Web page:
Julia Gillard on the July 2010 cover
|Company||Bauer Media Group|
The Australian Women's Weekly, sometimes known as simply The Weekly, is an Australian monthly women's magazine published by Bauer Media Group in Sydney. For many years it was the number one magazine in Australia before being outsold by the Australian edition of the American publication Better Homes and Gardens in 2014. As of February 2019 , The Weekly has overtaken Better Homes and Gardens again, coming out on top as Australia's most read magazine. The magazine invested in the 2020 film I Am Woman about Helen Reddy, feminist icon and activist. Editor-in-chief Nicole Byers told Film Ink "Helen's story of adversity and triumph is nothing short of inspirational. The Weekly has been telling stories of iconic Australian women for more than 80 years and we're delighted to be supporting the film production".
The magazine was started in 1933 by Frank Packer as a weekly publication. The first editor was George Warnecke and the initial dummy was laid out by William Edwin Pidgeon who went on to do many famous covers over the next 25 years. It was to have two distinctive features: firstly it would be a newspaper with an element of topicality in all its features. Secondly it would be an attempt to appeal to all Australian women, regardless of class, and have a national focus. Wanting it to appeal to a mass audience, Warnecke hoped that it would be a material sign that Australia was coming out of the depression.
The Weekly celebrated its 50th anniversary of publication in June 1983 and its 75th anniversary in the October 2008 issue. PBL launched Women's Weekly versions in Singapore and Malaysia, in 1997 and 2000, respectively, which follow The Weekly style while containing largely local content.
In 2012 the parent company of the magazine, ACP Magazines, a subsidiary of Nine Entertainment, was acquired by Bauer Media Group. Audited circulation under Nene King was 980,000. The 60th anniversary edition sold in excess of one-million. Audited circulation in June 2013 was 459,175 copies monthly. Readership numbers for September 2014 were estimated to be 1,828,000.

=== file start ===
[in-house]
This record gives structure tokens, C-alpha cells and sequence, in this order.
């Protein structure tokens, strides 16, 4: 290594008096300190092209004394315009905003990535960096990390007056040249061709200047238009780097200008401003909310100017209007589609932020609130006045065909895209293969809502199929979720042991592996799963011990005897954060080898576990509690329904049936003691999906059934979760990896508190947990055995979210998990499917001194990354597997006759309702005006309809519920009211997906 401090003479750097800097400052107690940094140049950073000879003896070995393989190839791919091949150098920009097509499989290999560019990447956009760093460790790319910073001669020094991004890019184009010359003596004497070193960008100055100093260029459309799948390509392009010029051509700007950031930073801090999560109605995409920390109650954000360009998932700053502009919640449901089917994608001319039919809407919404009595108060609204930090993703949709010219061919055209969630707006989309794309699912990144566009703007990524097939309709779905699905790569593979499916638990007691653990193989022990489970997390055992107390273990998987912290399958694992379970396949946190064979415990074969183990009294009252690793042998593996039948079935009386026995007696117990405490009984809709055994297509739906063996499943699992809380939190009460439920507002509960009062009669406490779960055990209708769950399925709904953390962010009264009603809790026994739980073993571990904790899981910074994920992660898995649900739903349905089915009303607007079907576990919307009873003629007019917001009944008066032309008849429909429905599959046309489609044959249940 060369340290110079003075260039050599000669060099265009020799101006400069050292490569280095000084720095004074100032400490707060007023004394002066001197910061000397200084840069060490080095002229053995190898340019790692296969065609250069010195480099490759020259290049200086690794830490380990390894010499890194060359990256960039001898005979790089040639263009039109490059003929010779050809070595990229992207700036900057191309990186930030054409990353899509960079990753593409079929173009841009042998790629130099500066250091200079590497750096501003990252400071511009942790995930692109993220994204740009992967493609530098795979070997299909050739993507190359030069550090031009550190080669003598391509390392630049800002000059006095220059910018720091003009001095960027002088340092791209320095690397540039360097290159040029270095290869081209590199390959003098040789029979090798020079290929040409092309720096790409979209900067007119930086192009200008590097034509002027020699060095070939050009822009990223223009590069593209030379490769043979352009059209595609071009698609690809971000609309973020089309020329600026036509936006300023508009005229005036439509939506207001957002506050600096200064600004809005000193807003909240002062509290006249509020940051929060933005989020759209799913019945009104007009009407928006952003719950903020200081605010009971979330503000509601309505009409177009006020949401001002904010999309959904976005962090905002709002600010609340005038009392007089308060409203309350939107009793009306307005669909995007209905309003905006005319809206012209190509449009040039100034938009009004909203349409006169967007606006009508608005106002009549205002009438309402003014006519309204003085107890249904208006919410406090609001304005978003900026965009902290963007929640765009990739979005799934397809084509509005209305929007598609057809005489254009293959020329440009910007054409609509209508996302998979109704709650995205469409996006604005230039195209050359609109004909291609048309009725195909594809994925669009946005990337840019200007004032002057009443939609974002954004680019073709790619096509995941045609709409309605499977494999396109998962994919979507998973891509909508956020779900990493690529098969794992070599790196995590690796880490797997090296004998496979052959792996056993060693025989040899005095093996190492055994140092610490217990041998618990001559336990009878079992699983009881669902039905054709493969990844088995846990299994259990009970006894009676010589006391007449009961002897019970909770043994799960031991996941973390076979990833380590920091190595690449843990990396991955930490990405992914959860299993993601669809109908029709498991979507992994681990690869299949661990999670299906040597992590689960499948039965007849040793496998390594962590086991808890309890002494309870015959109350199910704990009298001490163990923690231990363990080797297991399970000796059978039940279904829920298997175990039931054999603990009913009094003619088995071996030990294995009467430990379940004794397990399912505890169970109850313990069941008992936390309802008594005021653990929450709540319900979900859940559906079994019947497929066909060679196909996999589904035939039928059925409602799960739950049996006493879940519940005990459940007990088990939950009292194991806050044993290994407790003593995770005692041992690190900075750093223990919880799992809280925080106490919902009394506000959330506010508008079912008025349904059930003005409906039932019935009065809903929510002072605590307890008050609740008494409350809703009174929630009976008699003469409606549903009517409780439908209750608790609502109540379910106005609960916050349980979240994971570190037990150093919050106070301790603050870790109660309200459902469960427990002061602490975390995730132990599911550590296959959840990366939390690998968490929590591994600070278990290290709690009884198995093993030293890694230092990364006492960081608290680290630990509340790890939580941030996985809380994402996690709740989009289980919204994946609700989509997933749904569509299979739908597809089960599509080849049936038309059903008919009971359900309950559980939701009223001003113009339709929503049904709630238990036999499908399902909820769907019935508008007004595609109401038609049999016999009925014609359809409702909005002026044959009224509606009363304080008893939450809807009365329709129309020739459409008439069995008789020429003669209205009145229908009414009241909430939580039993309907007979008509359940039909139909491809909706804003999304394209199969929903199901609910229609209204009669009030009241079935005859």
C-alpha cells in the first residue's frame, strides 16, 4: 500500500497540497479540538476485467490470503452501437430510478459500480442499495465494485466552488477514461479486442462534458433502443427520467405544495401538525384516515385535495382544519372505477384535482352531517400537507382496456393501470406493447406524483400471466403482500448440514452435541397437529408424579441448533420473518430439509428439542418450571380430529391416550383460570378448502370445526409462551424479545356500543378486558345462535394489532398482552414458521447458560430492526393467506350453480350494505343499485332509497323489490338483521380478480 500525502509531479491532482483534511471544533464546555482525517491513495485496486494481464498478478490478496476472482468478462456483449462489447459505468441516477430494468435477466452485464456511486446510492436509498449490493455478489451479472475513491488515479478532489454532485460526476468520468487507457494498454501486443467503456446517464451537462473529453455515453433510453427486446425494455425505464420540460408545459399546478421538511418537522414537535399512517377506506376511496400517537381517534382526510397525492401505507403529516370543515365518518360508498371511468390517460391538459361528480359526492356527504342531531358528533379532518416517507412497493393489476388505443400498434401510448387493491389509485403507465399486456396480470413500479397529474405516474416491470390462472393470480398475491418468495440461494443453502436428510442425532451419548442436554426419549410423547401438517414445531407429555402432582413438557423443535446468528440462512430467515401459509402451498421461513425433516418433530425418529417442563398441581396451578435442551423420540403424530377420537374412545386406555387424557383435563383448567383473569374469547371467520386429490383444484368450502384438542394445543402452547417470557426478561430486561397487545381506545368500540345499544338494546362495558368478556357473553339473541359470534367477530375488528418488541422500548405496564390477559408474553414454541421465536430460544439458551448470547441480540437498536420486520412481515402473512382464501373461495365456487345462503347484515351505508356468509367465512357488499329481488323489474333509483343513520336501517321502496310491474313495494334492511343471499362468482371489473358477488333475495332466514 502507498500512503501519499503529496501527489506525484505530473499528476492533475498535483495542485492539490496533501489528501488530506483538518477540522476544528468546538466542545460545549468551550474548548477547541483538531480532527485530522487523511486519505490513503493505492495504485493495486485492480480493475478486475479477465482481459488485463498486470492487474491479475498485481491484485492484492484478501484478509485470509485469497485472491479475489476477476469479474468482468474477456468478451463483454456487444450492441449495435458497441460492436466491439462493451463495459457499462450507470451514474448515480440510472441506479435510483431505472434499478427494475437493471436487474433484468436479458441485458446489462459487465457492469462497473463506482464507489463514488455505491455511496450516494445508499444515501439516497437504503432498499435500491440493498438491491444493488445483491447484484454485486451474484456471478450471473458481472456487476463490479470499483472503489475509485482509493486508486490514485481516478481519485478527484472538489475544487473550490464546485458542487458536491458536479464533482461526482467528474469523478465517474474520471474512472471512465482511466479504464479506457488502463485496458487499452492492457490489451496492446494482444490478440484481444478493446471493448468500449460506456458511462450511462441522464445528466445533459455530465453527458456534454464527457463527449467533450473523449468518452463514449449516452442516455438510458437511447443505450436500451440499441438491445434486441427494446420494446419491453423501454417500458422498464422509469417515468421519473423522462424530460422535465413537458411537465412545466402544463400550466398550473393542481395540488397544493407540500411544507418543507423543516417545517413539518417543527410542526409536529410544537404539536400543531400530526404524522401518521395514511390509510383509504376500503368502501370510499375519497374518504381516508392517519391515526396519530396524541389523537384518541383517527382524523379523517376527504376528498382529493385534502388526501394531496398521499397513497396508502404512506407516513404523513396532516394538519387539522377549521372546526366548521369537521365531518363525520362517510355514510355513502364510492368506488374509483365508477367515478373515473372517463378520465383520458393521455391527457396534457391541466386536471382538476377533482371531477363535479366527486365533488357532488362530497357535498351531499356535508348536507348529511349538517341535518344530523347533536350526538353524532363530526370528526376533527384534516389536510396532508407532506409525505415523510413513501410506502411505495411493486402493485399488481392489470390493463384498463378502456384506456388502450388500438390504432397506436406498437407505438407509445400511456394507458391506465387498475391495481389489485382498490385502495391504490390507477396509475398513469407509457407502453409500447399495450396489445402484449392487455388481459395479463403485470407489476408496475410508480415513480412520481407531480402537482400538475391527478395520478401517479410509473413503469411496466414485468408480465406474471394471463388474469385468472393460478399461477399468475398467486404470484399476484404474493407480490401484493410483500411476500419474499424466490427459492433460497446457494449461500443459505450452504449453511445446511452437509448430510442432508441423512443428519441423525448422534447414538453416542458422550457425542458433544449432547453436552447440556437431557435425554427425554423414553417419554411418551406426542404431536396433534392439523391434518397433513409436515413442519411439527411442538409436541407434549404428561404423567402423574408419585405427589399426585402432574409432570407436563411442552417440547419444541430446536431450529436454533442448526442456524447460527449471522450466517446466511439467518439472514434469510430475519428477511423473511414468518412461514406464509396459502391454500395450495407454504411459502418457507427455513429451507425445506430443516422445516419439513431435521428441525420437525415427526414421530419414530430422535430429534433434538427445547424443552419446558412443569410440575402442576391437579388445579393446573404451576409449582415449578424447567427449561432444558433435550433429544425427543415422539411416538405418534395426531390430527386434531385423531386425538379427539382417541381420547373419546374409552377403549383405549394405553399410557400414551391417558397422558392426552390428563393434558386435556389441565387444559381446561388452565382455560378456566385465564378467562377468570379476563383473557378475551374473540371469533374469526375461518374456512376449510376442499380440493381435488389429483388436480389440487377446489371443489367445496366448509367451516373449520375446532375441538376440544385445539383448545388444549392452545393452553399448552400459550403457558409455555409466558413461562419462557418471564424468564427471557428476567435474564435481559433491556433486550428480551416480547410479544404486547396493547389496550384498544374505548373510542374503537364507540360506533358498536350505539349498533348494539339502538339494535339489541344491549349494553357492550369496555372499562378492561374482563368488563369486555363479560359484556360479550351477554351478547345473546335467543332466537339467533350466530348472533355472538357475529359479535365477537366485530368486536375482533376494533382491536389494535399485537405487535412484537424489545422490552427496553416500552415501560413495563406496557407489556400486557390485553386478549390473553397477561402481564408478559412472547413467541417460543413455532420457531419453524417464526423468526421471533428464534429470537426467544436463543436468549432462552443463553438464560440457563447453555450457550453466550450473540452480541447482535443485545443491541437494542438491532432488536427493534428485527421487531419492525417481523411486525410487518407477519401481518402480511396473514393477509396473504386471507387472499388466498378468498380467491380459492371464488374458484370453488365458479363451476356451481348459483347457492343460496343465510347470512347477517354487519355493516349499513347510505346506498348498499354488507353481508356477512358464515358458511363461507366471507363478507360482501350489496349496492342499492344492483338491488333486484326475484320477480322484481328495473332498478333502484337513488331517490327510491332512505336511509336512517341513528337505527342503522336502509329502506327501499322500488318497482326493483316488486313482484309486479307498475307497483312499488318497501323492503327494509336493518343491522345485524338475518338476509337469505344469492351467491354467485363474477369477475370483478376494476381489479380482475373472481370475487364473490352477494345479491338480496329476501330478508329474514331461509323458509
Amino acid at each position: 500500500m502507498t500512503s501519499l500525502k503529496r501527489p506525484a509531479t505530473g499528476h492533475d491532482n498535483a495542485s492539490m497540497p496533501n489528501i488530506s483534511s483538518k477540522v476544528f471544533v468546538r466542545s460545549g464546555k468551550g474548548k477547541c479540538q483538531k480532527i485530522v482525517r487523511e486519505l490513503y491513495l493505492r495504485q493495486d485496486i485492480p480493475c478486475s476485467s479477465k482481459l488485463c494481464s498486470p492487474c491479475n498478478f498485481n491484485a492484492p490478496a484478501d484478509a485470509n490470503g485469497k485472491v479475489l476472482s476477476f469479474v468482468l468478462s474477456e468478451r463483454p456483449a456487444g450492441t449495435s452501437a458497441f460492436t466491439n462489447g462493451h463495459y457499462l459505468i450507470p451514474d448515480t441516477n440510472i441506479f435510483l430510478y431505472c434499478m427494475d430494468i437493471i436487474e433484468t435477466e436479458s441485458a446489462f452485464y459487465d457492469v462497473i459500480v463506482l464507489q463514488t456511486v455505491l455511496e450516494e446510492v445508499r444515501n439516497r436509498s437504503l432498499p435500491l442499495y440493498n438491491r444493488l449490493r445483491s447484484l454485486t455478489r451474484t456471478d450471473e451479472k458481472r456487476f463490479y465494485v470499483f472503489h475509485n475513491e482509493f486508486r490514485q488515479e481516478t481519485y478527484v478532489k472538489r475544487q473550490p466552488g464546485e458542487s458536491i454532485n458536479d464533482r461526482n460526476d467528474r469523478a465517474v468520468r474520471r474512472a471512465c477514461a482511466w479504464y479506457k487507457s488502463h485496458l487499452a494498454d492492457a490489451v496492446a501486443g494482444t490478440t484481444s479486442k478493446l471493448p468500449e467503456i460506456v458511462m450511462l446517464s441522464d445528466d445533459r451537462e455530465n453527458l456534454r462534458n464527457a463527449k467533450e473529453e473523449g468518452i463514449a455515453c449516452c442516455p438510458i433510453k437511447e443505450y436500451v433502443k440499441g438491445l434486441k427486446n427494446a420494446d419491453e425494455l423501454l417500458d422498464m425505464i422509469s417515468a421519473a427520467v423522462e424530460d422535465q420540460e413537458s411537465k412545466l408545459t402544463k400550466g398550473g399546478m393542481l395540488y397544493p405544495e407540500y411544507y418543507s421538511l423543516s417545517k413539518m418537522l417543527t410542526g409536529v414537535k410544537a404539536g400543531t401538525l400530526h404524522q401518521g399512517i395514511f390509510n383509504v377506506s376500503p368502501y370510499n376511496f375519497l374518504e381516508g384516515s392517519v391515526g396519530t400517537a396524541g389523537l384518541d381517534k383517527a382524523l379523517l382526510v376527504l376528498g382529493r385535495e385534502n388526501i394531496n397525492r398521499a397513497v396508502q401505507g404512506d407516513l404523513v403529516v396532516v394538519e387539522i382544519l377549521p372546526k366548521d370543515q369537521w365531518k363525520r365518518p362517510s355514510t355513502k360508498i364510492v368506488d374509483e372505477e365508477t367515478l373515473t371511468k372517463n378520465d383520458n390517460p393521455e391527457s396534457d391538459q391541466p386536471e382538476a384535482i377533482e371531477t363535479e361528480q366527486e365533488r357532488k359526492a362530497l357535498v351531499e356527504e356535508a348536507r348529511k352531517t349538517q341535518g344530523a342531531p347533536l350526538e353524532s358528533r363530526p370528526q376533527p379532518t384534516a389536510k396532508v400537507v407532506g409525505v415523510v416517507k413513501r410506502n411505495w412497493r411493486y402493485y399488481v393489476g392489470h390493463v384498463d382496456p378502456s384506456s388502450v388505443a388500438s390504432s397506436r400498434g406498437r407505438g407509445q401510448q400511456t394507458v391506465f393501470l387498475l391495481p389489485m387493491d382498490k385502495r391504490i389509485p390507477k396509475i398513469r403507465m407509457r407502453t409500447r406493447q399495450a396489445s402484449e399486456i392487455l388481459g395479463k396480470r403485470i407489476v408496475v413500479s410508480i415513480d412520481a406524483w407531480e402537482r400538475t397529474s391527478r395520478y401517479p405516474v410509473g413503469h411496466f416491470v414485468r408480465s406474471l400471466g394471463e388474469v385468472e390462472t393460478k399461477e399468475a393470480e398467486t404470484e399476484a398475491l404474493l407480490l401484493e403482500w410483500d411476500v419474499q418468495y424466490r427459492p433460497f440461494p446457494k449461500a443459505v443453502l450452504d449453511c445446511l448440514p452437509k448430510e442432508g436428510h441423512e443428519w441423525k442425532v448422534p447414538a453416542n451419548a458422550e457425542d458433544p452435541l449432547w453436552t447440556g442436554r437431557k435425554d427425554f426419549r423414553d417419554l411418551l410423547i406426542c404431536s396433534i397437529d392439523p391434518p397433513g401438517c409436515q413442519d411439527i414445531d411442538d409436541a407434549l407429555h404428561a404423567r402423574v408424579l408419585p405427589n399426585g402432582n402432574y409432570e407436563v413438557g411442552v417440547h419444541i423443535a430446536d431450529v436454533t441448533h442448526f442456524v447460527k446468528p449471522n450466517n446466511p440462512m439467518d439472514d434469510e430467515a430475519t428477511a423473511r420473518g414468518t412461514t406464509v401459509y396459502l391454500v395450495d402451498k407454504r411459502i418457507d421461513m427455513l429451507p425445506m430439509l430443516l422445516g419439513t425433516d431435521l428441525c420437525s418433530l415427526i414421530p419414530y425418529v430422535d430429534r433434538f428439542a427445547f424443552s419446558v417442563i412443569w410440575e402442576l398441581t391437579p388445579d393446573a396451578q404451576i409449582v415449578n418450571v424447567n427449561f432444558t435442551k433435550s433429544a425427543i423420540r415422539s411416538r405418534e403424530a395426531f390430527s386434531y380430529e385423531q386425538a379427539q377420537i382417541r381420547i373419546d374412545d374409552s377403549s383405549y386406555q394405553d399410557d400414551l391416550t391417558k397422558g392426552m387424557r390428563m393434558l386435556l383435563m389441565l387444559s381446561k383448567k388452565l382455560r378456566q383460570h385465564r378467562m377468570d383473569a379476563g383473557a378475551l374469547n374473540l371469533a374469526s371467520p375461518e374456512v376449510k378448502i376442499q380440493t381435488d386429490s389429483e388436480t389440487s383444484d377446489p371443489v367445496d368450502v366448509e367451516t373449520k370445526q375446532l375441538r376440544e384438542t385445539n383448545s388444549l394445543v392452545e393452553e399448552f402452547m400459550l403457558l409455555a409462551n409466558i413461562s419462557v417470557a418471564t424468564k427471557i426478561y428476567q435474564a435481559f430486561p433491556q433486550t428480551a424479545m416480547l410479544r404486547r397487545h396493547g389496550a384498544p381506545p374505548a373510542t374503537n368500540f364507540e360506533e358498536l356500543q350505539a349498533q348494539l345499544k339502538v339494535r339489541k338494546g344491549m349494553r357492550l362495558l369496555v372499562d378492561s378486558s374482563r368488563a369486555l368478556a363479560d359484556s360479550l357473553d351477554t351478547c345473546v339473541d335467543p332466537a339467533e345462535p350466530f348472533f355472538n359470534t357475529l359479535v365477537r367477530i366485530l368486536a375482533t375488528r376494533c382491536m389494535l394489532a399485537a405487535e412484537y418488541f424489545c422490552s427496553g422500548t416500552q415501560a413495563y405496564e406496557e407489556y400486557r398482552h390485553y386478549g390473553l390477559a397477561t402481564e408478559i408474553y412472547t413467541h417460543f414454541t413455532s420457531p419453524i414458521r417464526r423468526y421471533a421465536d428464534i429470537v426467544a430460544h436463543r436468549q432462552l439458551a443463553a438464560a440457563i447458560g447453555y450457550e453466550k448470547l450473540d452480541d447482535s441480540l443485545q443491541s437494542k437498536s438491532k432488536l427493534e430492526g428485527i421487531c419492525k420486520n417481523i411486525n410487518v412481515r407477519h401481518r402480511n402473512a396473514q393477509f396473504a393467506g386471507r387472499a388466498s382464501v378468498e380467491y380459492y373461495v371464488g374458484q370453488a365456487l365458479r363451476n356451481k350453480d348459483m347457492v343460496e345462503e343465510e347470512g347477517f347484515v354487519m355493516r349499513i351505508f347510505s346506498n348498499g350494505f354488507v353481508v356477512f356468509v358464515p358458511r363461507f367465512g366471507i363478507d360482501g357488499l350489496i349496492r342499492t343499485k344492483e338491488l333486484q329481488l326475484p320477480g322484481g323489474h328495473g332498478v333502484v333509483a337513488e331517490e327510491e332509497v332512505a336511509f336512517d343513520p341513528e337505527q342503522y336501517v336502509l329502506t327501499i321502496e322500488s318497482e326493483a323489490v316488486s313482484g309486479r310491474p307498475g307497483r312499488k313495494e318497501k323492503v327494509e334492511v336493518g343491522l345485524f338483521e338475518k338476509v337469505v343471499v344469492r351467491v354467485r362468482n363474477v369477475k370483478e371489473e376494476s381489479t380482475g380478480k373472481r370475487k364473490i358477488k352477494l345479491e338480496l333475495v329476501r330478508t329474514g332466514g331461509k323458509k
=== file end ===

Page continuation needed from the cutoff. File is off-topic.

The magazine is usually 240 pages long and printed on glossy paper trimmed to A4 page size, although it was originally a Tabloid in size and layout. It typically contains feature articles about the modern Australian woman. For many years, it included a lift-out TV guide.
In 1982, publication frequency was reduced from weekly to monthly. "Weekly" was retained in the name for reasons of familiarity and because a woman's "monthly" was a slang term for menstruation. The final weekly edition was dated 15 December 1982, followed by the first monthly edition dated January 1983. The TV guide was discontinued on introduction of the monthly format.
Previous editors of The Weekly have included Saide Parker, Alice Mabel Jackson, Deborah Thomas, Julia Zaetta, Ita Buttrose,Nene King, Jennifer Rowe and Robyn Foyster (December 2007 - October 2009).
The editor was Helen McCabe until January 2016, who has held this position since August 2009. She attempted to improve The Weekly news coverage. In late 2009, she hired Juliet Rieden as deputy editor (Rieden was later promoted to Editor) and Jordan Baker, formerly a reporter and travel writer for The Sydney Morning Herald, as news editor. In February 2016 Kim Wilson was named as the editor of the magazine.
In July 2017, Nicole Byers was appointed Editor-in-Chief.
The Australian Women's Weekly Test Kitchen (then known as the Leila Howard Test Kitchen) was established just after World War I. From 1965, it continued to be on the same site of the Australian Consolidated Press (ACP) building (corner of Park and Castlereagh Streets) in Sydney. The Test Kitchen's first 'Best Ever' recipes compilation was published in 1976, collating the most-requested recipes from the issues of the Weekly. The cookbook sold out in days and had many reprints.
The Test Kitchen had a team of 16 people in 2006, composed of chefs, home economists, food editors and support staff.
In 2012, ACP was sold to Bauer Media Group. The Test Kitchen triple-tests recipes which are then published in the magazine, as well as Woman's Day and the AWW cookbooks. Surveys have shown that over 90 per cent of readers buy the magazine for the recipes.